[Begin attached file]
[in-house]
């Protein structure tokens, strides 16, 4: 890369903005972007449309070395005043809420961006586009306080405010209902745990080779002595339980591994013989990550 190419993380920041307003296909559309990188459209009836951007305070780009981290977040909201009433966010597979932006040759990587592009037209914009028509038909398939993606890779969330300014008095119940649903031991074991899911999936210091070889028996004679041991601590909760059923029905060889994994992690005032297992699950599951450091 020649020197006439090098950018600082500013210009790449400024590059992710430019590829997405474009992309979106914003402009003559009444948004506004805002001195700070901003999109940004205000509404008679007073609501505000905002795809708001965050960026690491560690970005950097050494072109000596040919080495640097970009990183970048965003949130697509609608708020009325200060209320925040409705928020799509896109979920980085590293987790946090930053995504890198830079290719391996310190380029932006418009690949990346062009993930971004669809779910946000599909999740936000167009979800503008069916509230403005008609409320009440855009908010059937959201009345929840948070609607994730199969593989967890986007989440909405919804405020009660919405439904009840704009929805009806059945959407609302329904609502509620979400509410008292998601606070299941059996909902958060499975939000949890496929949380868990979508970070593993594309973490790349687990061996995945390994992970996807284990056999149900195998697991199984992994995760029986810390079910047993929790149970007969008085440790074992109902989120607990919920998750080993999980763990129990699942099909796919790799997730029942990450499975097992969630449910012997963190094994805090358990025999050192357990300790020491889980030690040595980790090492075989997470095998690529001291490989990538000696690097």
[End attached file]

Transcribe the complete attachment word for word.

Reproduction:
[in-house]
């Protein structure tokens, strides 16, 4: 890369903005972007449309070395005043809420961006586009306080405010209902745990080779002595339980591994013989990550 190419993380920041307003296909559309990188459209009836951007305070780009981290977040909201009433966010597979932006040759990587592009037209914009028509038909398939993606890779969330300014008095119940649903031991074991899911999936210091070889028996004679041991601590909760059923029905060889994994992690005032297992699950599951450091 020649020197006439090098950018600082500013210009790449400024590059992710430019590829997405474009992309979106914003402009003559009444948004506004805002001195700070901003999109940004205000509404008679007073609501505000905002795809708001965050960026690491560690970005950097050494072109000596040919080495640097970009990183970048965003949130697509609608708020009325200060209320925040409705928020799509896109979920980085590293987790946090930053995504890198830079290719391996310190380029932006418009690949990346062009993930971004669809779910946000599909999740936000167009979800503008069916509230403005008609409320009440855009908010059937959201009345929840948070609607994730199969593989967890986007989440909405919804405020009660919405439904009840704009929805009806059945959407609302329904609502509620979400509410008292998601606070299941059996909902958060499975939000949890496929949380868990979508970070593993594309973490790349687990061996995945390994992970996807284990056999149900195998697991199984992994995760029986810390079910047993929790149970007969008085440790074992109902989120607990919920998750080993999980763990129990699942099909796919790799997730029942990450499975097992969630449910012997963190094994805090358990025999050192357990300790020491889980030690040595980790090492075989997470095998690529001291490989990538000696690097």